New regulations surrounding campus sexual assault, recently released by Secretary of Education Betsy DeVos, are closer to becoming federal law.
Under the new guidelines, which are open for public comment through January 28, students accused of sexual misconduct will have the opportunity to cross-examine accusers and witnesses in a live hearing, among other changes that mark a radical shift from Obama-era policy. Several changes also conflict with Illinois law.
The regulations update several key provisions of Title IX, the civil rights law prohibiting sex discrimination at schools that receive federal funding. Advocates for survivors of sexual assault have expressed concerns that the new guidelines weaken already insufficient protections for victims, and civil rights groups including the American Civil Liberties Union say the update would unfairly favor perpetrators. Meanwhile, proponents of the change argue that it is an overdue corrective on Obama-era guidelines that opened up universities to unreasonable liability and made it too easy to convict those accused of misconduct.
UChicago’s Deputy Title IX Coordinator Shea Wolfe spoke to students about the changes on Friday in a public talk co-sponsored by Phoenix Survivors Alliance (PSA), a student advocacy group for survivors of sexual assault.
While many of the proposed changes are not compulsory and unlikely to affect the University’s handling of Title IX cases, others will likely change procedures followed in disciplinary hearings and incident reporting. Wolfe said she is working under the assumption that the University will receive finalized regulations in summer 2019. At that point, administrators will audit existing procedure to determine necessary changes.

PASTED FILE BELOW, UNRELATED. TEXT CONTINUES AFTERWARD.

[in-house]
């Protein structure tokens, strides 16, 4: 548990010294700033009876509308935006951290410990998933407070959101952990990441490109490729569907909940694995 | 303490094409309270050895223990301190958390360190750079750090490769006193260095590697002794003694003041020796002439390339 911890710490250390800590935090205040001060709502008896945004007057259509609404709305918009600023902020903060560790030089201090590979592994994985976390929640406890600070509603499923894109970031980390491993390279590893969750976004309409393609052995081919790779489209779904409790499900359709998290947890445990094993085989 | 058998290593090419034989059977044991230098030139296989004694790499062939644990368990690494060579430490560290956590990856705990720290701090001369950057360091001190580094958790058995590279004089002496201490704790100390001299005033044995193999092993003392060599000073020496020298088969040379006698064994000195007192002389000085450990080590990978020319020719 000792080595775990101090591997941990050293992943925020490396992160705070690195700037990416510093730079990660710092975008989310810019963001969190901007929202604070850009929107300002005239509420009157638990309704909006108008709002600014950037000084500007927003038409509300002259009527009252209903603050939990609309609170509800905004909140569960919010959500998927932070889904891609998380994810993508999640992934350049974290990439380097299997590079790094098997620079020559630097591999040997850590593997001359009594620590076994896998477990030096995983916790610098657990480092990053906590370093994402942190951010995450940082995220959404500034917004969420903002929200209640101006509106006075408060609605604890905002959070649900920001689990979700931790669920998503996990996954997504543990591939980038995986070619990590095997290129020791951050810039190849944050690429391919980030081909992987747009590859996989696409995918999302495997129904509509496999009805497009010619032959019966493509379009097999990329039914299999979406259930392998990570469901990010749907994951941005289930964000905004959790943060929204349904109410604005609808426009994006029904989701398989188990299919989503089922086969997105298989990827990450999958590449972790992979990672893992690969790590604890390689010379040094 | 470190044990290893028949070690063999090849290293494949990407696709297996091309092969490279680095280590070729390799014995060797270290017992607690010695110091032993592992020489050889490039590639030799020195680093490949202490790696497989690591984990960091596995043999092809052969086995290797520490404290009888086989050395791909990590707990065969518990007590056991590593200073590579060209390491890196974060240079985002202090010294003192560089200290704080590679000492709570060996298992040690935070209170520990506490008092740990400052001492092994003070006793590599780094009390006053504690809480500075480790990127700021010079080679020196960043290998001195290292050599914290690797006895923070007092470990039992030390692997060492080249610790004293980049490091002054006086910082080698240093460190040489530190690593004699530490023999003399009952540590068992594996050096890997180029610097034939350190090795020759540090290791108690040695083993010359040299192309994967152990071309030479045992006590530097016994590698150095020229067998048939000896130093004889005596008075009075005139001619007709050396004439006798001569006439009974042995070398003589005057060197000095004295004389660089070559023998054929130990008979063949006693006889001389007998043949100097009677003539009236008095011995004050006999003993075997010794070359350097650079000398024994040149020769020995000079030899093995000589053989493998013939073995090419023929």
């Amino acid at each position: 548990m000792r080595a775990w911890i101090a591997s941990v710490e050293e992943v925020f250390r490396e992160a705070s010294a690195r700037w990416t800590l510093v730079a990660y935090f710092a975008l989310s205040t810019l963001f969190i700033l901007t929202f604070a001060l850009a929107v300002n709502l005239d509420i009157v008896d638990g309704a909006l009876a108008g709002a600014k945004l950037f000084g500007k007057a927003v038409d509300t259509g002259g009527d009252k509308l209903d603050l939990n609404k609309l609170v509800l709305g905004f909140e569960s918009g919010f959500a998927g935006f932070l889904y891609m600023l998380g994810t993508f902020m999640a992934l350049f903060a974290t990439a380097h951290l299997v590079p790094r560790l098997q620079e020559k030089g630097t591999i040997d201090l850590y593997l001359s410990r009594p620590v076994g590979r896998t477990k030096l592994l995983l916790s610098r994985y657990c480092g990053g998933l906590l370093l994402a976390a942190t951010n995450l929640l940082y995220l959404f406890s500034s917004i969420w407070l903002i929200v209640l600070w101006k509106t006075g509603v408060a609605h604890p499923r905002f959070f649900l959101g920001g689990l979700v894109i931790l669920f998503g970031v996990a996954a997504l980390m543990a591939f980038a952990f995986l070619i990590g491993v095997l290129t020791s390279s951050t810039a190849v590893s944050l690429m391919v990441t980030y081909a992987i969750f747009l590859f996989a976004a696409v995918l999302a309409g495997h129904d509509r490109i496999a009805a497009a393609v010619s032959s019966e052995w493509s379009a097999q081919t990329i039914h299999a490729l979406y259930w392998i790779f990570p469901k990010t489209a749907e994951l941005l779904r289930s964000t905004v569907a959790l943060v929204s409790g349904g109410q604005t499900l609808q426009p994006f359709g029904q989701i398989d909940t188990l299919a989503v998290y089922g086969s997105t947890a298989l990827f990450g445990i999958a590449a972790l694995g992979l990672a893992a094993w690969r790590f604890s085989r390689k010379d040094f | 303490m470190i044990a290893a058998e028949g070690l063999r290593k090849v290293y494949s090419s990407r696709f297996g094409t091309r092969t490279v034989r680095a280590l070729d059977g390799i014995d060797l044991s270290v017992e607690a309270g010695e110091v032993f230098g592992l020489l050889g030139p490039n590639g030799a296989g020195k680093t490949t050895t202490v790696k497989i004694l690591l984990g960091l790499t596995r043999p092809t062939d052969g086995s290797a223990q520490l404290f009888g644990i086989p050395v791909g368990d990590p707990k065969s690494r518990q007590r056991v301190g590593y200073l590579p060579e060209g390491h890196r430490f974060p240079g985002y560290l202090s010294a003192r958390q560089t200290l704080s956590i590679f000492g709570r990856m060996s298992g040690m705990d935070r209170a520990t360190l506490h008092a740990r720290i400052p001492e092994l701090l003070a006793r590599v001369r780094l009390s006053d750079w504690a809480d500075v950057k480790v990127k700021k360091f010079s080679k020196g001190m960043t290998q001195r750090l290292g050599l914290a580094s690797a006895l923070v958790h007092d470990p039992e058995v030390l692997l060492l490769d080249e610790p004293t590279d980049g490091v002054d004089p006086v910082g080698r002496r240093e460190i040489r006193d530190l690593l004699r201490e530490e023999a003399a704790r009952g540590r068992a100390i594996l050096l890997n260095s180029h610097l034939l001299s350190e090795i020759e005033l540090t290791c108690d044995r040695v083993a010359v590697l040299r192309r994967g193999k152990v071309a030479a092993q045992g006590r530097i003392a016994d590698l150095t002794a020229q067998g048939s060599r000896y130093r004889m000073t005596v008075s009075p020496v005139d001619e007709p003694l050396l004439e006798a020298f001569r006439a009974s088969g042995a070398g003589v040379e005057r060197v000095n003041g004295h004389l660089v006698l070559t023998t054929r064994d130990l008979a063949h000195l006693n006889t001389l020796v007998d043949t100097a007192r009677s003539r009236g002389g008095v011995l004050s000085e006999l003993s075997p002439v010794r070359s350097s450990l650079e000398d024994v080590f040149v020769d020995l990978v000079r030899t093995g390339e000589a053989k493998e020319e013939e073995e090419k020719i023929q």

Wolfe stressed during the talk that administrators, including members of the Office for Sexual Misconduct Prevention and Support, do not anticipate a major overhaul, especially as many of the updated guidelines are not mandatory.
“We’re not interested in making a whole lot of radical changes with our policy or process, and so we’re kind of doing a wait-and-see approach to what’s going to happen next,” she said.
Live Hearing and Cross-Examination
One of the most controversial updates would require that universities allow complainants and respondents in formal investigations to cross-examine each other, and witnesses, during a live hearing. The accuser and accused would have the opportunity to ask questions of the other party through an adviser, or what Wolfe calls a “support person”—likely a friend, relative, faculty member, or attorney.
The Department of Education under former president Barack Obama had discouraged cross-examination, arguing in a 2011 Dear Colleague letter that “allowing an alleged perpetrator to question an alleged victim directly may be traumatic or intimidating.”